Shmuel Odes,1 Dan Greenberg21Department of Gastroenterology and Hepatology, Faculty of Health Sciences, Ben-Gurion University of the Negev, Beer Sheva, Israel; 2Department of Health Systems Management, Faculty of Health Sciences and Guilford Glazer Faculty of Business and Management, Ben-Gurion University of the Negev, Beer Sheva, IsraelAbstract: The treatment of inflammatory bowel disease with standard therapy fails to control the disease in many patients. Biologic therapy has an increasing ...

  13. Development of a rapid method for the automatic classification of biological agents' fluorescence spectral signatures

    Science.gov (United States)

    Carestia, Mariachiara; Pizzoferrato, Roberto; Gelfusa, Michela; Cenciarelli, Orlando; Ludovici, Gian Marco; Gabriele, Jessica; Malizia, Andrea; Murari, Andrea; Vega, Jesus; Gaudio, Pasquale

    2015-11-01

    Biosecurity and biosafety are key concerns of modern society. Although nanomaterials are improving the capacities of point detectors, standoff detection still appears to be an open issue. Laser-induced fluorescence of biological agents (BAs) has proved to be one of the most promising optical techniques to achieve early standoff detection, but its strengths and weaknesses are still to be fully investigated. In particular, different BAs tend to have similar fluorescence spectra due to the ubiquity of biological endogenous fluorophores producing a signal in the UV range, making data analysis extremely challenging. The Universal Multi Event Locator (UMEL), a general method based on support vector regression, is commonly used to identify characteristic structures in arrays of data. In the first part of this work, we investigate fluorescence emission spectra of different simulants of BAs and apply UMEL for their automatic classification. In the second part of this work, we elaborate a strategy for the application of UMEL to the discrimination of different BAs' simulants spectra. Through this strategy, it has been possible to discriminate between these BAs' simulants despite the high similarity of their fluorescence spectra. These preliminary results support the use of SVR methods to classify BAs' spectral signatures.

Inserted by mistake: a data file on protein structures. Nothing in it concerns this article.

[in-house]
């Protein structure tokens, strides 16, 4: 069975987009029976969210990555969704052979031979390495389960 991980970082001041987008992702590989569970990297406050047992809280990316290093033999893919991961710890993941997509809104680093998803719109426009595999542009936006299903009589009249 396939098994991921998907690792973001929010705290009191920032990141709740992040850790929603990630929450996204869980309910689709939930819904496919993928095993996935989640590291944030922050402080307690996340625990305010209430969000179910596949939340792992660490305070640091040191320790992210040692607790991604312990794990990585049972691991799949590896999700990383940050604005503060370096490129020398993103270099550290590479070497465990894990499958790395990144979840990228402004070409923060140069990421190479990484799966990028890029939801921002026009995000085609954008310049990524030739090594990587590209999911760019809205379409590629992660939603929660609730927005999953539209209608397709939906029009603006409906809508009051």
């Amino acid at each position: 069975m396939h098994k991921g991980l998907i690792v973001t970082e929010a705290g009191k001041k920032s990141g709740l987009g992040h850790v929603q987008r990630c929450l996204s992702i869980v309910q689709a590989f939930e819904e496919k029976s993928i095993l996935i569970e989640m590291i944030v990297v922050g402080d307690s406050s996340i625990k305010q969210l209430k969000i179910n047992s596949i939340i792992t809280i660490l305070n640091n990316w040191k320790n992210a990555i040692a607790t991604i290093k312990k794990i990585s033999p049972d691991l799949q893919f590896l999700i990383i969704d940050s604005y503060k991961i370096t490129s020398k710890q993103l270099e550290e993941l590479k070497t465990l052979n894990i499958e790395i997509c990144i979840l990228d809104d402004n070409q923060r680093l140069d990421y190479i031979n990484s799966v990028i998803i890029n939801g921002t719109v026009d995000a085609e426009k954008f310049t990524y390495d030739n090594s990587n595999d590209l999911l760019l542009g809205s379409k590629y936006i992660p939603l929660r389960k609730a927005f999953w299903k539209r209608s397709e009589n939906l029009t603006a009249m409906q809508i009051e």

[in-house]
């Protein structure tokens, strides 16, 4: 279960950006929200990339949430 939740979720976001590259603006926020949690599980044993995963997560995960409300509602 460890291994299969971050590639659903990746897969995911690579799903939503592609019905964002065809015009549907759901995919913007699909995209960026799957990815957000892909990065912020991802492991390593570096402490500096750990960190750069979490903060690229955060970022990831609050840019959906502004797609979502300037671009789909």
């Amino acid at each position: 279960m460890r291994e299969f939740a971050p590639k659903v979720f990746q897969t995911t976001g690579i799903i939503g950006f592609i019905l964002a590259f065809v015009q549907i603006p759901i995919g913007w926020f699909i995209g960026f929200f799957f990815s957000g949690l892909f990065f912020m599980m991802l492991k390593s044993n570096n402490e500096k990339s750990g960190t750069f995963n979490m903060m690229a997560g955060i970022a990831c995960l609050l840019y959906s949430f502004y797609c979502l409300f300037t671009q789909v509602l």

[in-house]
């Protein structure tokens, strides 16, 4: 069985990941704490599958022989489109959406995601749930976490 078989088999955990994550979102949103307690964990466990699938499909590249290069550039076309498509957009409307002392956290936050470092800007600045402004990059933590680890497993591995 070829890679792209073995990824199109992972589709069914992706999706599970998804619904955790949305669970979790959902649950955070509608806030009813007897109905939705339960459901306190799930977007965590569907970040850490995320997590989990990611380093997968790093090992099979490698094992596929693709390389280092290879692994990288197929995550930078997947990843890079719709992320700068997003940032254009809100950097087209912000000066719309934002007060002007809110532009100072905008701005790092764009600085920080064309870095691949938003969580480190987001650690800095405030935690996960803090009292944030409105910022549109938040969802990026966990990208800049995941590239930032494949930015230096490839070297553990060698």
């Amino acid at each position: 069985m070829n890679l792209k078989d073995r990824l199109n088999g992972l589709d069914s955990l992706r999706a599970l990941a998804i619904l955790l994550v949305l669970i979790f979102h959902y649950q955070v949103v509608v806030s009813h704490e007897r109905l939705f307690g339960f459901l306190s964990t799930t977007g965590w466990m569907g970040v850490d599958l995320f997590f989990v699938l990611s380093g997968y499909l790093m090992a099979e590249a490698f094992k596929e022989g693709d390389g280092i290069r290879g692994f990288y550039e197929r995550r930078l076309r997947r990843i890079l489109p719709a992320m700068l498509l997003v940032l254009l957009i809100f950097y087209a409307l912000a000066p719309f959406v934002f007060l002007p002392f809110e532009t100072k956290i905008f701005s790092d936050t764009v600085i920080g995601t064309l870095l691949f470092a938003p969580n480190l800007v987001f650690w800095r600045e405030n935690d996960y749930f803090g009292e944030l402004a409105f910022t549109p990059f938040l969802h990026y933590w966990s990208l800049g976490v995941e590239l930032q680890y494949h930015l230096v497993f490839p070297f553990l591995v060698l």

14. BSim: an agent-based tool for modeling bacterial populations in systems and synthetic biology.

    Directory of Open Access Journals (Sweden)

    Thomas E Gorochowski

    Full Text Available Large-scale collective behaviors such as synchronization and coordination spontaneously arise in many bacterial populations. With systems biology attempting to understand these phenomena, and synthetic biology opening up the possibility of engineering them for our own benefit, there is growing interest in how bacterial populations are best modeled. Here we introduce BSim, a highly flexible agent-based computational tool for analyzing the relationships between single-cell dynamics and population level features. BSim includes reference implementations of many bacterial traits to enable the quick development of new models partially built from existing ones. Unlike existing modeling tools, BSim fully considers spatial aspects of a model allowing for the description of intricate micro-scale structures, enabling the modeling of bacterial behavior in more realistic three-dimensional, complex environments. The new opportunities that BSim opens are illustrated through several diverse examples covering: spatial multicellular computing, modeling complex environments, population dynamics of the lac operon, and the synchronization of genetic oscillators. BSim is open source software that is freely available from http://bsim-bccs.sf.net and distributed under the Open Source Initiative (OSI recognized MIT license. Developer documentation and a wide range of example simulations are also available from the website. BSim requires Java version 1.6 or higher.

  15. BSim: an agent-based tool for modeling bacterial populations in systems and synthetic biology.

    Science.gov (United States)

    Gorochowski, Thomas E; Matyjaszkiewicz, Antoni; Todd, Thomas; Oak, Neeraj; Kowalska, Kira; Reid, Stephen; Tsaneva-Atanasova, Krasimira T; Savery, Nigel J; Grierson, Claire S; di Bernardo, Mario

    2012-01-01